This Sunday we celebrate “Trinity Sunday” and next week we’ll celebrate Corpus Christi. So while we’re back into the season of Ordinary Time, we still have another couple weeks of white. The Mystery of the Trinity is probably one of the most confusing parts of our faith. Probably the clearest expression was the statement by St. Athanasius,
We worship one God in trinity and the trinity in unity, neither blending their persons nor dividing their essence. For the person of the Father is a distinct person, the person of the Son is another, and that of the Holy Spirit still another. But the divinity of the Father, Son, and Holy Spirit is one, their glory equal, their majesty coeternal.
Now doesn’t that clarify things? If it still seems confusing, please remember that’s ok, it should. We have a God who created the universe, do we really expect that we’d be able comprehend everything about him? We can certainly understand some. We should always work to better understand, but we’re never going to understand God in himself perfectly. That’s ok, because we don’t have to perfectly understand him to follow him. Probably my favorite explanation goes something like this:
God created everything, including Love itself. He can’t make something he doesn’t already have, so God is Love, and he exists in an eternal relationship. All our feeble human efforts at love are in imitation of the Father’s perfect Love of Jesus, and Jesus’s perfect Love of His Father. When we encounter God, we’re just trying to listen follow him and learn, because we know he created us and loves us.
In the parish, we’ve had quite a whirlwind since the announcement of the upcoming move. The new Pastor here was ordained a priest this Saturday morning and he’s looking forward to joining us here. Thank you to everyone who made it down for the ordination.
It’s been pretty busy for me here between visiting my new parishes and working to wrap things up here. I really want to thank our Parish and Finance Councils and the Cemetery Committee for working together to help begin this transition process. There’s a lot to get done, but it’s good to see we’re well on our way. This week seems to have been cemetery week. I’ve been fielding calls all week as we’re getting plots settled, transfers done, and sales completed. Thank you to everyone who’s stepped up to get those things finalized for your family while I’m still here. I’m hopeful that by working through that now, it will make things easier for Father Mark when he arrives.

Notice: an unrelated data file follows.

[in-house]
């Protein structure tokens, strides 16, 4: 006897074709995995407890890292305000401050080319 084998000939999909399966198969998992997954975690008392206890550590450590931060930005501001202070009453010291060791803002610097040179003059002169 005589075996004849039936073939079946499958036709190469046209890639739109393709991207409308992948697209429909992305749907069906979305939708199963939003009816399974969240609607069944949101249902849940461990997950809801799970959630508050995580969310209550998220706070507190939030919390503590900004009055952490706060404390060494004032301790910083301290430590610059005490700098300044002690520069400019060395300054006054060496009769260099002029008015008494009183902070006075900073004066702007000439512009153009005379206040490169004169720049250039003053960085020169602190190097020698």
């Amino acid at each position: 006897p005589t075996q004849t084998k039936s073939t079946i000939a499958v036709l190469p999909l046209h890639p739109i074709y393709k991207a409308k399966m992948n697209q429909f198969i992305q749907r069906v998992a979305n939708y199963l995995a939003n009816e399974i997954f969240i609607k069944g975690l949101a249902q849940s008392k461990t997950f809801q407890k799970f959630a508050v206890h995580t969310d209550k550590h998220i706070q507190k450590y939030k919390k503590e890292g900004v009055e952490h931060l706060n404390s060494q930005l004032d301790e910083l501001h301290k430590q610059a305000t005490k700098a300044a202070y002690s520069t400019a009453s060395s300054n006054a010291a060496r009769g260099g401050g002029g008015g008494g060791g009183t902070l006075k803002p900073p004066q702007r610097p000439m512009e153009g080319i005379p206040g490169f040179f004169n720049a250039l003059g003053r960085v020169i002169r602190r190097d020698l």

Every day, it seems that there’s a few more things to hand off or show to others as we make preparations for this move. Thank you to everyone who has been so willing to help, I’m very hopeful that the good things that we’ve started will continue in the future. So much of that depends right now on folks who step up to help us keep that momentum going.
Meanwhile, I thank you all for your patience, as half of my days right now are on the phone organizing things at my new places for my arrival. Over the next few weeks, I’m also starting to get packed, and get ready for the big move. I want to also thank everyone who’s offered to help. I do really appreciate it.
Finally, the baskets for the basket raffle have started to arrive. Thank you all again for all of your donations of such beautiful baskets. I trust that the upcoming summer dinner will be a wonderful introduction for Father Mark.
God Bless You,
Happy Pentecost! This weekend is Pentecost, the “birthday” of the Church. This weekend, we celebrate the day when the Holy Spirit descended on the apostles, empowering them to go out and make disciples of all nations. We hear from the book of Acts about how the Apostles, all huddled in one room for fear after the crucifixion of Jesus, received the Holy Spirit and were empowered to go out into the world proclaiming the good news and the mighty works of God.